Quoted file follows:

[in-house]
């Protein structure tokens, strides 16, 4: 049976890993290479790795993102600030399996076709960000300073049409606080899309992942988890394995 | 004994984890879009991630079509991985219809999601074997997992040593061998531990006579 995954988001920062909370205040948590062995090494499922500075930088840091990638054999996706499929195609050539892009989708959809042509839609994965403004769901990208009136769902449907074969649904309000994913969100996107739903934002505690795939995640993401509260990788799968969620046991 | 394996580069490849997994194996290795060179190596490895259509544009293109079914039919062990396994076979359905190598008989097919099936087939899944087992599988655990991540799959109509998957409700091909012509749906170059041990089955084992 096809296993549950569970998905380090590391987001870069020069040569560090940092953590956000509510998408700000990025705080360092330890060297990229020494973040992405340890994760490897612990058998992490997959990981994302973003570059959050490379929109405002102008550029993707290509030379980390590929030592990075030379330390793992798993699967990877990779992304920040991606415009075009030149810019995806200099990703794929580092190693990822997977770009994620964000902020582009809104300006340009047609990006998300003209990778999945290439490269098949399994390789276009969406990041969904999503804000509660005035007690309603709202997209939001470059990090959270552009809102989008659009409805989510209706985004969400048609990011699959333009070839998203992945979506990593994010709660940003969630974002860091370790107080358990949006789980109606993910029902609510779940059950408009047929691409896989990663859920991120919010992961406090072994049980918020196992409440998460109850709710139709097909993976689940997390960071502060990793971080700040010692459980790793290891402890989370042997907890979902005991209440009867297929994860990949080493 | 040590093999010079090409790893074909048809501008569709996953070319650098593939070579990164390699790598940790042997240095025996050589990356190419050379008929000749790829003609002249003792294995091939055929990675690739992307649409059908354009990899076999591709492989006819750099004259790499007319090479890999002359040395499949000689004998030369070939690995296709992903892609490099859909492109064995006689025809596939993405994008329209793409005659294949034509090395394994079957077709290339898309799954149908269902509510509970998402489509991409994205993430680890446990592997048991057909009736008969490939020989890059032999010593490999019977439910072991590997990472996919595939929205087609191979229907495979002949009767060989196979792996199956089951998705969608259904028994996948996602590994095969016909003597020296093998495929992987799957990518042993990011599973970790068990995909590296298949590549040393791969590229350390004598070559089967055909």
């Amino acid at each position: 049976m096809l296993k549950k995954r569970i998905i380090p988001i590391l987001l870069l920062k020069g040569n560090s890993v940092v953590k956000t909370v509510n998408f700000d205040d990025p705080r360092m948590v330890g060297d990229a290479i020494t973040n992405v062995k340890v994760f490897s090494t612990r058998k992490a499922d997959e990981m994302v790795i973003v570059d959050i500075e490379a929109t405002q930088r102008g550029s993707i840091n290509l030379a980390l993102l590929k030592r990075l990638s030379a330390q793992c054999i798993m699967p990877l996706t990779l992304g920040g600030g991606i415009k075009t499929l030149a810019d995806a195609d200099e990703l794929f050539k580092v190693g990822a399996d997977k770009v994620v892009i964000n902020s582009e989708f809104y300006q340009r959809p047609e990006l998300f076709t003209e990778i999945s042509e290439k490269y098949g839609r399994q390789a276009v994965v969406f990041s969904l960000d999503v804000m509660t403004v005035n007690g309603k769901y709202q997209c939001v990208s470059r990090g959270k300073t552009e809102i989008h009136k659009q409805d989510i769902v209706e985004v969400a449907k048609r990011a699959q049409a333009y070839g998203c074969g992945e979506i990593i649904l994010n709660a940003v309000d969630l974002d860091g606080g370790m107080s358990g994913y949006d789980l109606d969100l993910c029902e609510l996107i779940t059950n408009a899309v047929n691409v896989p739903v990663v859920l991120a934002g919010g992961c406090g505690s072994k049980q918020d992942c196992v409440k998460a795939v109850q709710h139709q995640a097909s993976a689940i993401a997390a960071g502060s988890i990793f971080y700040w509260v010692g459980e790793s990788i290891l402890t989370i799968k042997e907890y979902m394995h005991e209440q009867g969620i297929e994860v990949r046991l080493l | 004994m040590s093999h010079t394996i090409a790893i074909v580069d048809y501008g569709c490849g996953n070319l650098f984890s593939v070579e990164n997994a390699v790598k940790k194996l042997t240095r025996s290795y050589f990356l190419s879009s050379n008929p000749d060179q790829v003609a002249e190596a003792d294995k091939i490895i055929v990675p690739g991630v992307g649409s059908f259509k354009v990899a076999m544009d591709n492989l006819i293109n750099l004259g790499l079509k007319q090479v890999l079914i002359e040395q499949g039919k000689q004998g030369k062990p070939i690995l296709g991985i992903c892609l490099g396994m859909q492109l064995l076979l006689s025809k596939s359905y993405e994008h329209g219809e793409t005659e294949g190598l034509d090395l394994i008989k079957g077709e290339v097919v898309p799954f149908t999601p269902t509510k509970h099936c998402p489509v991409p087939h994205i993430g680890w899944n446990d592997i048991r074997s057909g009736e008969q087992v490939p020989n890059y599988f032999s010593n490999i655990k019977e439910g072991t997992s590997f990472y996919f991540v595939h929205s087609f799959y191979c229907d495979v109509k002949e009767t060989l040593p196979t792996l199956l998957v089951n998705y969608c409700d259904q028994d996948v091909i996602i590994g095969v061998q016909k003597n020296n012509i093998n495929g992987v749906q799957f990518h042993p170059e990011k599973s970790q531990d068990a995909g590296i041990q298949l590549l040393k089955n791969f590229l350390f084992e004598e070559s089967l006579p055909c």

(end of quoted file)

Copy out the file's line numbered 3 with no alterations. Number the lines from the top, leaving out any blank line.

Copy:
């Amino acid at each position: 049976m096809l296993k549950k995954r569970i998905i380090p988001i590391l987001l870069l920062k020069g040569n560090s890993v940092v953590k956000t909370v509510n998408f700000d205040d990025p705080r360092m948590v330890g060297d990229a290479i020494t973040n992405v062995k340890v994760f490897s090494t612990r058998k992490a499922d997959e990981m994302v790795i973003v570059d959050i500075e490379a929109t405002q930088r102008g550029s993707i840091n290509l030379a980390l993102l590929k030592r990075l990638s030379a330390q793992c054999i798993m699967p990877l996706t990779l992304g920040g600030g991606i415009k075009t499929l030149a810019d995806a195609d200099e990703l794929f050539k580092v190693g990822a399996d997977k770009v994620v892009i964000n902020s582009e989708f809104y300006q340009r959809p047609e990006l998300f076709t003209e990778i999945s042509e290439k490269y098949g839609r399994q390789a276009v994965v969406f990041s969904l960000d999503v804000m509660t403004v005035n007690g309603k769901y709202q997209c939001v990208s470059r990090g959270k300073t552009e809102i989008h009136k659009q409805d989510i769902v209706e985004v969400a449907k048609r990011a699959q049409a333009y070839g998203c074969g992945e979506i990593i649904l994010n709660a940003v309000d969630l974002d860091g606080g370790m107080s358990g994913y949006d789980l109606d969100l993910c029902e609510l996107i779940t059950n408009a899309v047929n691409v896989p739903v990663v859920l991120a934002g919010g992961c406090g505690s072994k049980q918020d992942c196992v409440k998460a795939v109850q709710h139709q995640a097909s993976a689940i993401a997390a960071g502060s988890i990793f971080y700040w509260v010692g459980e790793s990788i290891l402890t989370i799968k042997e907890y979902m394995h005991e209440q009867g969620i297929e994860v990949r046991l080493l | 004994m040590s093999h010079t394996i090409a790893i074909v580069d048809y501008g569709c490849g996953n070319l650098f984890s593939v070579e990164n997994a390699v790598k940790k194996l042997t240095r025996s290795y050589f990356l190419s879009s050379n008929p000749d060179q790829v003609a002249e190596a003792d294995k091939i490895i055929v990675p690739g991630v992307g649409s059908f259509k354009v990899a076999m544009d591709n492989l006819i293109n750099l004259g790499l079509k007319q090479v890999l079914i002359e040395q499949g039919k000689q004998g030369k062990p070939i690995l296709g991985i992903c892609l490099g396994m859909q492109l064995l076979l006689s025809k596939s359905y993405e994008h329209g219809e793409t005659e294949g190598l034509d090395l394994i008989k079957g077709e290339v097919v898309p799954f149908t999601p269902t509510k509970h099936c998402p489509v991409p087939h994205i993430g680890w899944n446990d592997i048991r074997s057909g009736e008969q087992v490939p020989n890059y599988f032999s010593n490999i655990k019977e439910g072991t997992s590997f990472y996919f991540v595939h929205s087609f799959y191979c229907d495979v109509k002949e009767t060989l040593p196979t792996l199956l998957v089951n998705y969608c409700d259904q028994d996948v091909i996602i590994g095969v061998q016909k003597n020296n012509i093998n495929g992987v749906q799957f990518h042993p170059e990011k599973s970790q531990d068990a995909g590296i041990q298949l590549l040393k089955n791969f590229l350390f084992e004598e070559s089967l006579p055909c």